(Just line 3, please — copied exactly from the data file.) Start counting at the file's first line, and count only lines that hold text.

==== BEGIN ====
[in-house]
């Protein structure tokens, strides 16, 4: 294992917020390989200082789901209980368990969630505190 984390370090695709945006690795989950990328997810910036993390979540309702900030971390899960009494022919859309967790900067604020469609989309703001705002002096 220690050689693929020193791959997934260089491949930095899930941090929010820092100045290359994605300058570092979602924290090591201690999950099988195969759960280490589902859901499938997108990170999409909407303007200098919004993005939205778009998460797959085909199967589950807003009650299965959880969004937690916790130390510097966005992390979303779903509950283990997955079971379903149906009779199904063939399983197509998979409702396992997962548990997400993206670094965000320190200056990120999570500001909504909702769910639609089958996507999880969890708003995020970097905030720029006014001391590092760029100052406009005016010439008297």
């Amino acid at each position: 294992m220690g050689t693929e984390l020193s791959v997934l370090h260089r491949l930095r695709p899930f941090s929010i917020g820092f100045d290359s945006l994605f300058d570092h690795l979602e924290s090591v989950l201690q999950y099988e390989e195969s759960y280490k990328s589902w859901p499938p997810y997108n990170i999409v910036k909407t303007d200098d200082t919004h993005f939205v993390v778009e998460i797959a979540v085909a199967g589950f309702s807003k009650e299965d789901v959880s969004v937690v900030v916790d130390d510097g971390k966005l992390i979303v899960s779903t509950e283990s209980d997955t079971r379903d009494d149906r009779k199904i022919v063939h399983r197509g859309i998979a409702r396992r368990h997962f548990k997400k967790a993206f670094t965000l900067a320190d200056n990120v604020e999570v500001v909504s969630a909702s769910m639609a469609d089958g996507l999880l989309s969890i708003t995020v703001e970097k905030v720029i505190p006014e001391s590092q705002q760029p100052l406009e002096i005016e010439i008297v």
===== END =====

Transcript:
């Amino acid at each position: 294992m220690g050689t693929e984390l020193s791959v997934l370090h260089r491949l930095r695709p899930f941090s929010i917020g820092f100045d290359s945006l994605f300058d570092h690795l979602e924290s090591v989950l201690q999950y099988e390989e195969s759960y280490k990328s589902w859901p499938p997810y997108n990170i999409v910036k909407t303007d200098d200082t919004h993005f939205v993390v778009e998460i797959a979540v085909a199967g589950f309702s807003k009650e299965d789901v959880s969004v937690v900030v916790d130390d510097g971390k966005l992390i979303v899960s779903t509950e283990s209980d997955t079971r379903d009494d149906r009779k199904i022919v063939h399983r197509g859309i998979a409702r396992r368990h997962f548990k997400k967790a993206f670094t965000l900067a320190d200056n990120v604020e999570v500001v909504s969630a909702s769910m639609a469609d089958g996507l999880l989309s969890i708003t995020v703001e970097k905030v720029i505190p006014e001391s590092q705002q760029p100052l406009e002096i005016e010439i008297v």